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Summary:

Adding to Apple’s clean power plans for its data centers, Apple confirmed with me that it’s building a large solar panel farm for a data center in Reno, Nevada.

Apple solar farm in Reno

Apple, working with Nevada utility NV Energy, is planning to build another solar panel farm next to a data center, and this time it’s for its new data center in Reno, Nevada. Apple has already been building two solar panel farms next to its data center in North Carolina, and this latest solar farm in Reno, called the “Ft. Churchill Solar Array,” shows Apple’s growing commitment to clean power at its new facilities.

Apple Reno solar siteApple’s solar farm in Reno will be able to provide between 18 to 20 MW worth of power, which is about the same size as its two solar plants in North Carolina, which are both 20 MW in size. For an independent company (not a utility) — particular an internet company — 18 to 20 MW is a very large solar system.

But for the Reno solar farm, Apple is actually planning to use a new type of technology for the solar system, which includes both solar panels and also mirrors that concentrate the sun’s rays up to seven times onto the panels. That process increases the amount of power generated.

Apple is working with solar company SunPower on the engineering and construction, as well as the tracker technology that will be used with the solar panels. Apple also worked with SunPower for its North Carolina solar farms.

Apple’s partnership with utility NV Energy also shows how Apple is looking to work closely with utilities in states to create clean power options for its data centers.  Apple is one of the first companies to take advantage of a new green tariff approved by Nevada’s utility commission that will enable Apple to pay for the cost of building the solar panel farm.

Since Apple will assume the incremental building costs throughout the project, the rates of NV Energy’s other customers doesn’t have to go up. Duke Energy and Google are working on a similar (though slightly different) proposal in North Carolina.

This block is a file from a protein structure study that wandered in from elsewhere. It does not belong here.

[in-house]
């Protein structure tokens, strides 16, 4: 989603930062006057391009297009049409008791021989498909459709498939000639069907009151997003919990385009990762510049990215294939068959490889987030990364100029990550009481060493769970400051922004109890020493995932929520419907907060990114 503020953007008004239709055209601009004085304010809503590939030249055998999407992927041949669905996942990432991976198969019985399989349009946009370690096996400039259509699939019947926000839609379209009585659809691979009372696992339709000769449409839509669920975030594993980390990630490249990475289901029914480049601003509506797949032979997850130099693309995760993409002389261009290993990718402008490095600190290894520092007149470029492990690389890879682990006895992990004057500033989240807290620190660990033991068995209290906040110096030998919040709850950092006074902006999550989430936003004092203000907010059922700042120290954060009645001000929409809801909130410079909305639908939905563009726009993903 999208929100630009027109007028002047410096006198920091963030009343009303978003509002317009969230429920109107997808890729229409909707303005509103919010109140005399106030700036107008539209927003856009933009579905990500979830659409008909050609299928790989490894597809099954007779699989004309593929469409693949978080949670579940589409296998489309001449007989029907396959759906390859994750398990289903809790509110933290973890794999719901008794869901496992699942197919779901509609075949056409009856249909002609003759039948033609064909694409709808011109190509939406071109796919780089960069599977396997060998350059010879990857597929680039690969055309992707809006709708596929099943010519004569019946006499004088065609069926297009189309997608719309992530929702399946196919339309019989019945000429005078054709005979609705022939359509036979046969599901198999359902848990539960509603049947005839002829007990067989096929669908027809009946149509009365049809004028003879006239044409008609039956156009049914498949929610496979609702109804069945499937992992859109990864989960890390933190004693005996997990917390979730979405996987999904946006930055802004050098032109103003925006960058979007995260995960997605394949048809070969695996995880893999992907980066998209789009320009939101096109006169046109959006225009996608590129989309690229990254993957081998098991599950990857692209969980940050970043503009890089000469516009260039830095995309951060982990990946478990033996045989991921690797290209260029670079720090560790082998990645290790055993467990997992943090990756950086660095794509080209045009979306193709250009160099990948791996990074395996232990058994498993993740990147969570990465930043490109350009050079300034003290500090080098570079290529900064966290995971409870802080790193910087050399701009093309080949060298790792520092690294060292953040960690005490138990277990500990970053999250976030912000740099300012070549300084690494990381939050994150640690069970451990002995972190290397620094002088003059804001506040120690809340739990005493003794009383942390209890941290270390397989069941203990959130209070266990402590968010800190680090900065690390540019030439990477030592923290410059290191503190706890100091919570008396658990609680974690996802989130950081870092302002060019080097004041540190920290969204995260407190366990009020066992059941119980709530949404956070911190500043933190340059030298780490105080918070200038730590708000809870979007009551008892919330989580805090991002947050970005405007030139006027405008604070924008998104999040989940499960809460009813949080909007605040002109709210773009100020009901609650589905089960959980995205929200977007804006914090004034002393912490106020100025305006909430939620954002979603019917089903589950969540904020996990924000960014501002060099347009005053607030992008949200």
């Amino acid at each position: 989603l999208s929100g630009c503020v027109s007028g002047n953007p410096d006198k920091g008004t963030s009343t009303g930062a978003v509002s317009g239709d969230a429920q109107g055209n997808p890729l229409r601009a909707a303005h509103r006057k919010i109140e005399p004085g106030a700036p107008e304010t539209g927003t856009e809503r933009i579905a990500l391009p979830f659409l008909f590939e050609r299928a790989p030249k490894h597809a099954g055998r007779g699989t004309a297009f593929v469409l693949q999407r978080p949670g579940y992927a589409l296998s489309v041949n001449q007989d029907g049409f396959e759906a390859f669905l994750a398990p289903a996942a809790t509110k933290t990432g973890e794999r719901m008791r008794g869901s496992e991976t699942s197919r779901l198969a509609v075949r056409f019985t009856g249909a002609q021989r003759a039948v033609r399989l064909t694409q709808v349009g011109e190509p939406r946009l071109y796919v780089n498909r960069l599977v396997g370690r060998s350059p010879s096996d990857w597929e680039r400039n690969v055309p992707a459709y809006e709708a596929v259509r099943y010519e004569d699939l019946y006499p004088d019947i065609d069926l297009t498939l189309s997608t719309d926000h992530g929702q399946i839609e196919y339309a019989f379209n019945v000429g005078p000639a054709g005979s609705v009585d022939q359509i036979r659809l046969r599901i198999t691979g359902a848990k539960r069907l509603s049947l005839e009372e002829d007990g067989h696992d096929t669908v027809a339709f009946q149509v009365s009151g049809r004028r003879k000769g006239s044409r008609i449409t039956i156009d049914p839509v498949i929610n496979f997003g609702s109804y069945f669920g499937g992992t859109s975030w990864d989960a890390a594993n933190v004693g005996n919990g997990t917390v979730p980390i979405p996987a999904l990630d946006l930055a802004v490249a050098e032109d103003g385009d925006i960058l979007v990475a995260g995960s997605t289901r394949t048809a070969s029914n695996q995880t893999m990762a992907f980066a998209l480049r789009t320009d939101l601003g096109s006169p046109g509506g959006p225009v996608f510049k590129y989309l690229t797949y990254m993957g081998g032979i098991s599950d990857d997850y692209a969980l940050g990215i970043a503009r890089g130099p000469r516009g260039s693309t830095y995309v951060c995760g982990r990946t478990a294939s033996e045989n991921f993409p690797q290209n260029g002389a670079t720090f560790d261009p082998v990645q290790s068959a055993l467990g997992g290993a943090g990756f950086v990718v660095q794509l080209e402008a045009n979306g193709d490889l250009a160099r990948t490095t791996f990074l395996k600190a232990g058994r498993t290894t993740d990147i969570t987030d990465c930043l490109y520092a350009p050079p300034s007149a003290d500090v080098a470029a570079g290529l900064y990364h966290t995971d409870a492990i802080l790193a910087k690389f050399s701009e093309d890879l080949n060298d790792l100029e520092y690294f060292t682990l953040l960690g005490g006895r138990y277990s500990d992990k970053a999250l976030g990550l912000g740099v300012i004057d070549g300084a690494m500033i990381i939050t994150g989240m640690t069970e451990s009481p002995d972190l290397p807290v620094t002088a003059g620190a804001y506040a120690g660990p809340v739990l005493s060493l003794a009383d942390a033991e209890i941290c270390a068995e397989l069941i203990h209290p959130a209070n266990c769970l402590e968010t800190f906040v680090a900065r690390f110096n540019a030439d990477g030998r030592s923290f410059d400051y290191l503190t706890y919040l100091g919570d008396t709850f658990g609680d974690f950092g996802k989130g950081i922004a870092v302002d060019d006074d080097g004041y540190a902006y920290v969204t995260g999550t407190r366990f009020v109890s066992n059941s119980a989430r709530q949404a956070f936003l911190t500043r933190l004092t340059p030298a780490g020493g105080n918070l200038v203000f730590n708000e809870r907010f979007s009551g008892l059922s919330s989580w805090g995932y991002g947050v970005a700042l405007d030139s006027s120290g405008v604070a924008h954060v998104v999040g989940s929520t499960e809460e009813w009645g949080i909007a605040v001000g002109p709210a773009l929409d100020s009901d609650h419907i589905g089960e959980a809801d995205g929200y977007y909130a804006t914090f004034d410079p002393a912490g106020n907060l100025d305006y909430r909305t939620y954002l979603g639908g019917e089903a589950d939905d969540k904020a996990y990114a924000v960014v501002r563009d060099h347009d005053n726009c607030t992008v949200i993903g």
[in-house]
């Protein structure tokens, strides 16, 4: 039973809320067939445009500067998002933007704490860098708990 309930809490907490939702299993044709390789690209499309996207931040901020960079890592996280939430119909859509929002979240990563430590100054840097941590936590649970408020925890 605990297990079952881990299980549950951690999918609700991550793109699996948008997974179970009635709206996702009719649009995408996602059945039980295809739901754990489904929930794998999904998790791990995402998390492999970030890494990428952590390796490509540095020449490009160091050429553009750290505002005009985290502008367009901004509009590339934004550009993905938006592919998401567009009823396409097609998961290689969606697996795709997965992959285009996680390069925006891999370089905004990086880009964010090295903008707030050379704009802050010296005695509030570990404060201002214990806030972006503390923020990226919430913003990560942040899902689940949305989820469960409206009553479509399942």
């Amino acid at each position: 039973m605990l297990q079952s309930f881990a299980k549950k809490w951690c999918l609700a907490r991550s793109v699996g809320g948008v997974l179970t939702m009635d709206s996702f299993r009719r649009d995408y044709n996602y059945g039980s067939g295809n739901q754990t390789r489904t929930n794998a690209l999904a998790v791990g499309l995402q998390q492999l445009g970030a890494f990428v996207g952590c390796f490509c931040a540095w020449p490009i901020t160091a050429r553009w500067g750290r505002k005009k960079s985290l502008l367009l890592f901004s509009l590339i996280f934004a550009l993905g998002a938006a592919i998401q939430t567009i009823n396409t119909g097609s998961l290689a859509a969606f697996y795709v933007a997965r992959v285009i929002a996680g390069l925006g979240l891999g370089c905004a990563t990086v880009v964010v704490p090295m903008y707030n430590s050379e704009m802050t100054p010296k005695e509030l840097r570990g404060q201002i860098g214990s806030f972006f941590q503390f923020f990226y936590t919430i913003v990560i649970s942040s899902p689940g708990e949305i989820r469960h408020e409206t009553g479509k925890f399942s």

In the Nevada green tariff proposal, NV Energy can also pay Apple to use or even eventually buy the solar farm and include it in its energy generating assets. The Nevada state utility commission approved the green tariff on June 12. Apple has an option to expand the solar farm as well.

Because building the solar farm might take awhile, Apple plans to also use local geothermal power (the Galena 3 geothermal facility), which is widely available in the Reno area. Part of the reason that Apple chose to build its next data center in Reno, Nevada was because of the abundant clean power there.

The Apple Reno solar farm could create 100 jobs during the construction period.

Apple addressed the project in a statement:

All of Apple’s data centers use 100 percent renewable energy, and we are on track to meet that goal in our new Reno data center using the latest in high-efficiency concentrating solar panels. This project will not only supply renewable energy for our data center but also provide clean energy to the local power grid, through a first-of-its-kind partnership with NV Energy. When completed, the 137 acre solar array will generate approximately 43.5 million kilowatt hours of clean energy, equivalent to taking 6,400 passenger vehicles off the road per year.

NV Energy CEO Michael Yackira said in a statement:

We’re excited to be in partnership with Apple on a new solar energy project, the first project under our new Green Energy Program.  This program allows customers such as Apple to choose to have a greater proportion of their energy coming from renewables than the law requires, without having a cost impact on our other customers.

Apple is looking to eventually use 100 percent clean power for its data centers through a combination of direct clean power generation, buying renewable energy credits and buying clean power from providers.

  1. Carbonation Monday, July 1, 2013

    20MW in solar relative to how much consumed by the DC? Probably < 10% of what they need. Admirable, but these data centers are really impactful.

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  2. How is this located anywhere near Reno? According to that map, it really should be, “near Yerington”

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  3. Yeah RENO!

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